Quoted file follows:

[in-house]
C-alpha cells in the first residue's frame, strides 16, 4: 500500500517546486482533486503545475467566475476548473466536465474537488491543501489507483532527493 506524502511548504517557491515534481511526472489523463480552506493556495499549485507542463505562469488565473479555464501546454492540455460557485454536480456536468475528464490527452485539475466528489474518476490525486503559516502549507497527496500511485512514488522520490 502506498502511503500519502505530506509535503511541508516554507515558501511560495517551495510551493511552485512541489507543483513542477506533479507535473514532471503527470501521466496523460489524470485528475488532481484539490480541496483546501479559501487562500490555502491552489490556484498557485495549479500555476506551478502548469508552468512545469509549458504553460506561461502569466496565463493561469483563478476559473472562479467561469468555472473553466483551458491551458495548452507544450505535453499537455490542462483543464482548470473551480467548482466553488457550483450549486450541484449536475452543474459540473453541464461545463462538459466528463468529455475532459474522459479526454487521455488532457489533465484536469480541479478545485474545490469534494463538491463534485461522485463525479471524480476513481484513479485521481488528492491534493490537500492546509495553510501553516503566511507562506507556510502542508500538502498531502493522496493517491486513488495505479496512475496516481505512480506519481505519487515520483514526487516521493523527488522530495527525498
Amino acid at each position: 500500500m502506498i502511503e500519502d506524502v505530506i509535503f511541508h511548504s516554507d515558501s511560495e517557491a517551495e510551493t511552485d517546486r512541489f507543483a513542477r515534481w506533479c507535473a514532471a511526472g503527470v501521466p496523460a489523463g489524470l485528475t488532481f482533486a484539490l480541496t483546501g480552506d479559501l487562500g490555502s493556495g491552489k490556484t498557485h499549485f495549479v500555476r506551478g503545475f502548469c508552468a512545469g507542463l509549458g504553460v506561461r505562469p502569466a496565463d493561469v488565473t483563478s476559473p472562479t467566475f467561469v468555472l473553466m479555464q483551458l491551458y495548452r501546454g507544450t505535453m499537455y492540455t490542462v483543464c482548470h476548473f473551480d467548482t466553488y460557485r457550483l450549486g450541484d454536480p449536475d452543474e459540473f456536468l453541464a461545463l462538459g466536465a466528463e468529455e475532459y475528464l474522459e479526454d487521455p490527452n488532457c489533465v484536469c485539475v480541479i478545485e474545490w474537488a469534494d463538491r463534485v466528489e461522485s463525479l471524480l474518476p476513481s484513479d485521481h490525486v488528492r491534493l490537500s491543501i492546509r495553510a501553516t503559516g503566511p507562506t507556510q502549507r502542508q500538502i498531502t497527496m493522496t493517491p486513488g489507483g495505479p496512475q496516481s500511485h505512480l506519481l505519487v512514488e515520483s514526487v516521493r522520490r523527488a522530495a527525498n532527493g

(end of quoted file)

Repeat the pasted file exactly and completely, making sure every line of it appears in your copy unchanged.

[in-house]
C-alpha cells in the first residue's frame, strides 16, 4: 500500500517546486482533486503545475467566475476548473466536465474537488491543501489507483532527493 506524502511548504517557491515534481511526472489523463480552506493556495499549485507542463505562469488565473479555464501546454492540455460557485454536480456536468475528464490527452485539475466528489474518476490525486503559516502549507497527496500511485512514488522520490 502506498502511503500519502505530506509535503511541508516554507515558501511560495517551495510551493511552485512541489507543483513542477506533479507535473514532471503527470501521466496523460489524470485528475488532481484539490480541496483546501479559501487562500490555502491552489490556484498557485495549479500555476506551478502548469508552468512545469509549458504553460506561461502569466496565463493561469483563478476559473472562479467561469468555472473553466483551458491551458495548452507544450505535453499537455490542462483543464482548470473551480467548482466553488457550483450549486450541484449536475452543474459540473453541464461545463462538459466528463468529455475532459474522459479526454487521455488532457489533465484536469480541479478545485474545490469534494463538491463534485461522485463525479471524480476513481484513479485521481488528492491534493490537500492546509495553510501553516503566511507562506507556510502542508500538502498531502493522496493517491486513488495505479496512475496516481505512480506519481505519487515520483514526487516521493523527488522530495527525498
Amino acid at each position: 500500500m502506498i502511503e500519502d506524502v505530506i509535503f511541508h511548504s516554507d515558501s511560495e517557491a517551495e510551493t511552485d517546486r512541489f507543483a513542477r515534481w506533479c507535473a514532471a511526472g503527470v501521466p496523460a489523463g489524470l485528475t488532481f482533486a484539490l480541496t483546501g480552506d479559501l487562500g490555502s493556495g491552489k490556484t498557485h499549485f495549479v500555476r506551478g503545475f502548469c508552468a512545469g507542463l509549458g504553460v506561461r505562469p502569466a496565463d493561469v488565473t483563478s476559473p472562479t467566475f467561469v468555472l473553466m479555464q483551458l491551458y495548452r501546454g507544450t505535453m499537455y492540455t490542462v483543464c482548470h476548473f473551480d467548482t466553488y460557485r457550483l450549486g450541484d454536480p449536475d452543474e459540473f456536468l453541464a461545463l462538459g466536465a466528463e468529455e475532459y475528464l474522459e479526454d487521455p490527452n488532457c489533465v484536469c485539475v480541479i478545485e474545490w474537488a469534494d463538491r463534485v466528489e461522485s463525479l471524480l474518476p476513481s484513479d485521481h490525486v488528492r491534493l490537500s491543501i492546509r495553510a501553516t503559516g503566511p507562506t507556510q502549507r502542508q500538502i498531502t497527496m493522496t493517491p486513488g489507483g495505479p496512475q496516481s500511485h505512480l506519481l505519487v512514488e515520483s514526487v516521493r522520490r523527488a522530495a527525498n532527493g